HDC remembers Jeffrey Kroessler (1952-2023)

Remembering Jeffrey Kroessler (1952-2023)

The Historic Districts Council mourns the untimely and tremendous loss of Jeffrey Kroessler, a longtime board member, preservationist, author, and historian, who passed away on Sunday, February 5th at the age of 71. Jeff served on HDC’s boards of directors and advisers for 36 years, helping to craft the organization’s advocacy strategies and educational programs on preservation across the city. We extend our deepest condolences to his wife, Laura Heim, and family. 
Jeff was a champion of preservation in New York, and his brilliant op-ed pieces, articles and writings were always on target. He is the author of Sunnyside Gardens: Planning and Preservation in a Historic Garden Suburb (2021), which received critical acclaim in The New York Review of Books. He also authored The Greater New York Sports Chronology (2009) and New York, Year by Year (2002). He contributed to The Encyclopedia of New York City, The Encyclopedia of New York State, and Robert Moses and the Modern City: the Transformation of New York, and published in Journal of Planning History, New York History, and Long Island History Journal
He was a passionate advocate for the borough of Queens, including co-founding the Queensborough Preservation League, involvement in the effort to landmark Long Island City’s New York Architectural Terra Cotta Works Office Building, and helping lead the successful campaign to designate the Sunnyside Gardens Historic District. He also served on the Municipal Art Society Preservation Committee and recently as president of the City Club of New York.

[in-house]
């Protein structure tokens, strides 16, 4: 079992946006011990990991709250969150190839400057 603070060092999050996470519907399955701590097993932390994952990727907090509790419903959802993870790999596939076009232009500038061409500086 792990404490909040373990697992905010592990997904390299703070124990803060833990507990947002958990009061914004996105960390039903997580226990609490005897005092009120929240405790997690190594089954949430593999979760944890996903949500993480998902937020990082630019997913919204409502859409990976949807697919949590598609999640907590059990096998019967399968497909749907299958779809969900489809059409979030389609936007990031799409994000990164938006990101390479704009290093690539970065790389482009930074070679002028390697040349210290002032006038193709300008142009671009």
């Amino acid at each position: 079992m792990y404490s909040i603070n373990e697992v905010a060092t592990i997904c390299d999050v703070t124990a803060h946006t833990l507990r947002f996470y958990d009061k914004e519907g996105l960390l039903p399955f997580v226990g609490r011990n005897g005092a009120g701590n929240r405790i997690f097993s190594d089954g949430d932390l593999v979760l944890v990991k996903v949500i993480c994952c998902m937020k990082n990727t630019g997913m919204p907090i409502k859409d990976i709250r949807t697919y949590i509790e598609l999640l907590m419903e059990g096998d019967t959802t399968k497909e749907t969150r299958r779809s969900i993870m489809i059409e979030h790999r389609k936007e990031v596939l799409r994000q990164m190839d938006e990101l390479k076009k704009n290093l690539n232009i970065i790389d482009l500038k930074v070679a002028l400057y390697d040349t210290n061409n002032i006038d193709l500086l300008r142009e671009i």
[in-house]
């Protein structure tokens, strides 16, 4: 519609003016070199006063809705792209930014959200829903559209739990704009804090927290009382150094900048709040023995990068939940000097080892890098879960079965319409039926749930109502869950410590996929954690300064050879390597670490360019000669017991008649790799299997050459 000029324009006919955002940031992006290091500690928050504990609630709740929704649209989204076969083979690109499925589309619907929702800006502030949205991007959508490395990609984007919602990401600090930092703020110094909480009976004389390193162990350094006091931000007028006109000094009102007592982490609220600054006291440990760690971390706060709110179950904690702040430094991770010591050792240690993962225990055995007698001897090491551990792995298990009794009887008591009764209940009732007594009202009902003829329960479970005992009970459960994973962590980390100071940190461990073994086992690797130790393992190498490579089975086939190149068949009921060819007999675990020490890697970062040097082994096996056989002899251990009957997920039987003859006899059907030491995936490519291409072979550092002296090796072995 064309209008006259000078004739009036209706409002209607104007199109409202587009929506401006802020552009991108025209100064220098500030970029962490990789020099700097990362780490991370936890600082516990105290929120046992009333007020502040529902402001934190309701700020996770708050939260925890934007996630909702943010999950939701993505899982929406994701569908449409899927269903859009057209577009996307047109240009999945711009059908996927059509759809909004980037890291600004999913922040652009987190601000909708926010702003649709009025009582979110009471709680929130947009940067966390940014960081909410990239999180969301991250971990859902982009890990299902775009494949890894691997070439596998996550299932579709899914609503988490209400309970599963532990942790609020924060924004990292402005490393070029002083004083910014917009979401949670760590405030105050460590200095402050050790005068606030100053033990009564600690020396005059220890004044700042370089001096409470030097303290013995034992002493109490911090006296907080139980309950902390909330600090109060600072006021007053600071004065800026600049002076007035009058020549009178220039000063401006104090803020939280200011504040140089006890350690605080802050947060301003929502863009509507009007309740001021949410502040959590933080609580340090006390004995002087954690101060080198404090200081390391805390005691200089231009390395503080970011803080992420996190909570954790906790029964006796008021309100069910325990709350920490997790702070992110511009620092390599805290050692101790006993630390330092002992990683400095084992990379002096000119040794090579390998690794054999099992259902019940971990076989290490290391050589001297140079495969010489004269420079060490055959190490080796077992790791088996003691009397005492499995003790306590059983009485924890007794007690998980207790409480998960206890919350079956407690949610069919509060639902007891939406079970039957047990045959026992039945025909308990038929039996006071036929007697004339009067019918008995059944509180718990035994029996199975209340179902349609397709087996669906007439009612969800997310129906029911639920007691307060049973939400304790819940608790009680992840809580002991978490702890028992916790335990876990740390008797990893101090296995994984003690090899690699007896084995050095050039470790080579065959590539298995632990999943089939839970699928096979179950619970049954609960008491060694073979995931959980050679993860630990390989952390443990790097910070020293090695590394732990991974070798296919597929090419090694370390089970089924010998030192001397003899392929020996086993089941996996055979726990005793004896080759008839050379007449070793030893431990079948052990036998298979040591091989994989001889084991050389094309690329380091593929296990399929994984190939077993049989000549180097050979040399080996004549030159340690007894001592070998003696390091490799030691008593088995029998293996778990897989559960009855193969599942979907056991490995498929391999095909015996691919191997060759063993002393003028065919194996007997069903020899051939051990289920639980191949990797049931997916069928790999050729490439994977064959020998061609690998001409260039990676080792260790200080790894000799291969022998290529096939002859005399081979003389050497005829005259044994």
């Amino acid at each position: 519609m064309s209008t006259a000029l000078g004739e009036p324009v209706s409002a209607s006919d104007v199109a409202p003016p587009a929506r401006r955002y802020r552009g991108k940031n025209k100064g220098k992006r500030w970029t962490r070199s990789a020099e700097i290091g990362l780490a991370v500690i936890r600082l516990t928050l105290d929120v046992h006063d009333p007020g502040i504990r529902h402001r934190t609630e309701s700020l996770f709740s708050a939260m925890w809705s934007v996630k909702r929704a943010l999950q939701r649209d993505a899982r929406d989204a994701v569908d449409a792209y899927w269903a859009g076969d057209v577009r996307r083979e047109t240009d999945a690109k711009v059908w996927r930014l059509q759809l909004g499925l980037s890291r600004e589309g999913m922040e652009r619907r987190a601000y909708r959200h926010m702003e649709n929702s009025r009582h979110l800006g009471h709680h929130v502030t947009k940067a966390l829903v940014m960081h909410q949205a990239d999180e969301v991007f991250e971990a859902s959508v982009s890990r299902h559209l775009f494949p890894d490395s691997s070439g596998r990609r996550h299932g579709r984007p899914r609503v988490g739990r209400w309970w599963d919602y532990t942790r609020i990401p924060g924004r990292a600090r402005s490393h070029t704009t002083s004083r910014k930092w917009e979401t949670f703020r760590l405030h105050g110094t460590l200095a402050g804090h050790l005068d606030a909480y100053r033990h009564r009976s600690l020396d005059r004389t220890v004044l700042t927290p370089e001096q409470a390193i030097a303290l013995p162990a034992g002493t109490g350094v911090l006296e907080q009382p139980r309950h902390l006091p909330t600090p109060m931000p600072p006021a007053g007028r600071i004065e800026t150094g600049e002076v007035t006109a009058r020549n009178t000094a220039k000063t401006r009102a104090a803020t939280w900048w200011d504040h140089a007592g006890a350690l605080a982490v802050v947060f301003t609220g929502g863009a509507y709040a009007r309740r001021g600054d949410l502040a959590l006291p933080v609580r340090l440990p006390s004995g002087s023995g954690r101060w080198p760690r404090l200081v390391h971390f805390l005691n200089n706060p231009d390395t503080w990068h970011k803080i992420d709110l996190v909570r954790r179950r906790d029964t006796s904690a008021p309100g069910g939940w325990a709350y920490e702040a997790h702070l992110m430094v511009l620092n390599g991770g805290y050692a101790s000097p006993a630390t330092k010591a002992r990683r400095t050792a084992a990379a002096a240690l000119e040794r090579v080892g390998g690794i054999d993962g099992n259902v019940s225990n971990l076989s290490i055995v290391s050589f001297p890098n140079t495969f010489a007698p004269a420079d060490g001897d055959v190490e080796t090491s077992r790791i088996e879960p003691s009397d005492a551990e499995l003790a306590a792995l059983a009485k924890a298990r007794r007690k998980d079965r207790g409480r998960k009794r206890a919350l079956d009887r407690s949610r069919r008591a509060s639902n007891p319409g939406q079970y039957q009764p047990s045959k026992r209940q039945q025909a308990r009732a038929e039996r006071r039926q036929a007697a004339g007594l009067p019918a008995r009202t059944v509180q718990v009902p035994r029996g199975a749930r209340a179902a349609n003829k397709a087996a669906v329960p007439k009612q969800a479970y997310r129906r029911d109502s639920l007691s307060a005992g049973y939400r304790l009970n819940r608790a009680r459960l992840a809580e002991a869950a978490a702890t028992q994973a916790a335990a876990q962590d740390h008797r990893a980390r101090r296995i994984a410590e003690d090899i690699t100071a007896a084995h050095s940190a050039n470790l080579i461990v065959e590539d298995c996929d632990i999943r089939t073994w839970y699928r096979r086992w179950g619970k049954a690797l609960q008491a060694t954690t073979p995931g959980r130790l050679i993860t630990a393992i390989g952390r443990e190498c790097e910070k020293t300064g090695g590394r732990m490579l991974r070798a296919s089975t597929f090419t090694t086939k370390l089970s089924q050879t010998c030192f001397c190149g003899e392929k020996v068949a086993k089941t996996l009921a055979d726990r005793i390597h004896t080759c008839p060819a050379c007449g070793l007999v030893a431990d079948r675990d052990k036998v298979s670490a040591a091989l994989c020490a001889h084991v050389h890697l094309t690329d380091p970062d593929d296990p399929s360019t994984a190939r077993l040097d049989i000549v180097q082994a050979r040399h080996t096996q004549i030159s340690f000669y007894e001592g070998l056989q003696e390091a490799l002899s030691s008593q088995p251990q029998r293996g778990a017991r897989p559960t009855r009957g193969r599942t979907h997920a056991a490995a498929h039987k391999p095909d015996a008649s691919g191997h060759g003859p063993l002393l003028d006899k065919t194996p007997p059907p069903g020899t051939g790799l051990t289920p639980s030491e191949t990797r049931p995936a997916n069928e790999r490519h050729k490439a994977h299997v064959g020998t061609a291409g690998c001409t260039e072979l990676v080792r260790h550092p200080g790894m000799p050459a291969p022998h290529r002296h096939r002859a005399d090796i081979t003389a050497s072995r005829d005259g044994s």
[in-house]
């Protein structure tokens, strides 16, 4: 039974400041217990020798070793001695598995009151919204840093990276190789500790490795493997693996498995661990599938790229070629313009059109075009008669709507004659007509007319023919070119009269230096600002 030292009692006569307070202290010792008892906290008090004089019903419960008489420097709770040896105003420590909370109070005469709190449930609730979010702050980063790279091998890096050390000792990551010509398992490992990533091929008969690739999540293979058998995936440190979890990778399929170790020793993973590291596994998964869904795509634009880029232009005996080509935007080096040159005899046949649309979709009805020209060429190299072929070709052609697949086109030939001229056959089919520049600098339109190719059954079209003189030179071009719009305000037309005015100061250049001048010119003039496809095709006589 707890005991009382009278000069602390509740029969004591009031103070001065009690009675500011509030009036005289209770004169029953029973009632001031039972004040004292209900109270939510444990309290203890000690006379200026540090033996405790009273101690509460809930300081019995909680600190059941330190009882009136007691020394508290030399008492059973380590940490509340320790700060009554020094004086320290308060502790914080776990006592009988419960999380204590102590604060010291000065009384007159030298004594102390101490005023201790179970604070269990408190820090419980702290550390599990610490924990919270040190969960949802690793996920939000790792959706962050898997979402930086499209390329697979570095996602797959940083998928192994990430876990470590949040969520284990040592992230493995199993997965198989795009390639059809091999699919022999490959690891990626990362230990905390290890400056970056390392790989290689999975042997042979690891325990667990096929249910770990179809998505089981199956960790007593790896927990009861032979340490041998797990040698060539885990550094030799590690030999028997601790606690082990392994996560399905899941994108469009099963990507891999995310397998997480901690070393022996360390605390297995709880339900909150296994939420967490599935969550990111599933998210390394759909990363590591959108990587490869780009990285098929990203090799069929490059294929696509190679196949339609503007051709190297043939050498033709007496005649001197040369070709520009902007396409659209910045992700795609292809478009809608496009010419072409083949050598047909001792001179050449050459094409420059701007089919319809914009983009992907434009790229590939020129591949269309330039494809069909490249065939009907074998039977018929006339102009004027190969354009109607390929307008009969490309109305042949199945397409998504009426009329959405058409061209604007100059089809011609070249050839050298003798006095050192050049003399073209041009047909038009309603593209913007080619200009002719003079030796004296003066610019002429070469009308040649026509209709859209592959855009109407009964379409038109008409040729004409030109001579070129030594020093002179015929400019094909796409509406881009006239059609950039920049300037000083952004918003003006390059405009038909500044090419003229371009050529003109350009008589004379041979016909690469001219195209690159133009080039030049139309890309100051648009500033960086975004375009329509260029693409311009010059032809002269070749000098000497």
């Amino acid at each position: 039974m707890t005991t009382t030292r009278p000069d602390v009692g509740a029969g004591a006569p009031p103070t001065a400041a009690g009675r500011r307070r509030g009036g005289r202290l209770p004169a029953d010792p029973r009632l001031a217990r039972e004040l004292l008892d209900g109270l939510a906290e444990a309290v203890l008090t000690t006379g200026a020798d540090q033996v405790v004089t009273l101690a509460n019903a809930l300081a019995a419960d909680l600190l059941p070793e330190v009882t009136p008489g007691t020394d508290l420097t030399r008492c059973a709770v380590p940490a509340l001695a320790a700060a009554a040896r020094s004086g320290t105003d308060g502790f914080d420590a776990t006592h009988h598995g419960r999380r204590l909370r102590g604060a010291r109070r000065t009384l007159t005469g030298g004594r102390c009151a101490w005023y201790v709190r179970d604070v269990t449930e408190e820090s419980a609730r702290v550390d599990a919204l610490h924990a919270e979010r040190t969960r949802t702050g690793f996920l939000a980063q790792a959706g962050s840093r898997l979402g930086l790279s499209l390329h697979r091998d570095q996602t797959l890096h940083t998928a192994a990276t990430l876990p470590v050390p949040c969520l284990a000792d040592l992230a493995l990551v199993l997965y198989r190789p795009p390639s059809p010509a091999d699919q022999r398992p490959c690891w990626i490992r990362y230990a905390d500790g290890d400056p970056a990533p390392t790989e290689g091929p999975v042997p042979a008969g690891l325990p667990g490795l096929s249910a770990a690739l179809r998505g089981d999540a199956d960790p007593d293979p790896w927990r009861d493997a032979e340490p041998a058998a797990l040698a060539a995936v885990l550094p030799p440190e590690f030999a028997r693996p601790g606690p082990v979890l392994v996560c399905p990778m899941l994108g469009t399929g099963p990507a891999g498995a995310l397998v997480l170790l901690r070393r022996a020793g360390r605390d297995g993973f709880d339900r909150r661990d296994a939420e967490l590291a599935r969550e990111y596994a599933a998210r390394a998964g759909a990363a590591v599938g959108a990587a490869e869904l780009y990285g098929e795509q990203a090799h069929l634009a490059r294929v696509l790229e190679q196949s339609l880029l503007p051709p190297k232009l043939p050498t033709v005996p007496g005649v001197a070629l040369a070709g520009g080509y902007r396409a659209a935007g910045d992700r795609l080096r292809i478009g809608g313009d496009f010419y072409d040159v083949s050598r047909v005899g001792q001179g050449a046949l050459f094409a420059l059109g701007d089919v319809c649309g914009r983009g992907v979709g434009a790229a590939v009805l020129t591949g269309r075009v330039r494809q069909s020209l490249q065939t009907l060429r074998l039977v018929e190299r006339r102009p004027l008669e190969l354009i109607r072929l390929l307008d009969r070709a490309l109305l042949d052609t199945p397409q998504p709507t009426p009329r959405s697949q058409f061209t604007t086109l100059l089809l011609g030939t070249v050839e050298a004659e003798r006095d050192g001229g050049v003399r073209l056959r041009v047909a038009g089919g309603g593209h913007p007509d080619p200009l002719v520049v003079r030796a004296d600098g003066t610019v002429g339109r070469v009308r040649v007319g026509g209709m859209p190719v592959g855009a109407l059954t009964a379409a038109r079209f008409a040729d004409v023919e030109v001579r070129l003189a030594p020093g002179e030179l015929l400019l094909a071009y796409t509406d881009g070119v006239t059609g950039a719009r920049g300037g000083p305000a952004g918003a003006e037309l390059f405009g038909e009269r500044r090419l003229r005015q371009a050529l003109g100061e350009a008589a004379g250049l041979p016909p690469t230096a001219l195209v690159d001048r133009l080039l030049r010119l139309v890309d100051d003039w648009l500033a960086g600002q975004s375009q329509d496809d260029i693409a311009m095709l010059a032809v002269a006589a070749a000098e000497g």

There will be a memorial service to celebrate Jeff’s life and work this Saturday, February 11th, from 2-5 PM at Lynch Funeral Home, 43-07 Queens Boulevard, Sunnyside, NY 11104. Anyone who knew Jeff is welcome to attend. Memorial donations may be made to Historic Districts Council and John Jay College Library (Please contact Maria: [email protected]).
Photo ©2004 JFA Associates.
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  1. This is a tremendous loss for those who love New York City history. Jeff had the ability to speak to and write for multiple audiences, thereby communicating not only the importance of New York City history but also his genuine enthusiasm and love for the subject. He will be missed by all who knew him.

  2. Jeffrey was a scholar and a rare companion who was committed to the city and its life as a preservationist and a participant in its culture. As he grew older his personality grèw more accepting of the depth of human experience and the broader social ideals of community and importance of the place of the rights of people in all their diversity. He kept working harder and harder and as he did his views grew in complexity. Of all the friends I had, Jeffrey grew more as he learned. It was a pleasure to meet once a or so month and discuss politics and Lewis Mumford and how to curate a playlist on Spotify. Jeffrey exuded confidence and enthusiasm. It was a real pleasure. Conolences to Laura — perhaps the real origin of his trajectory.

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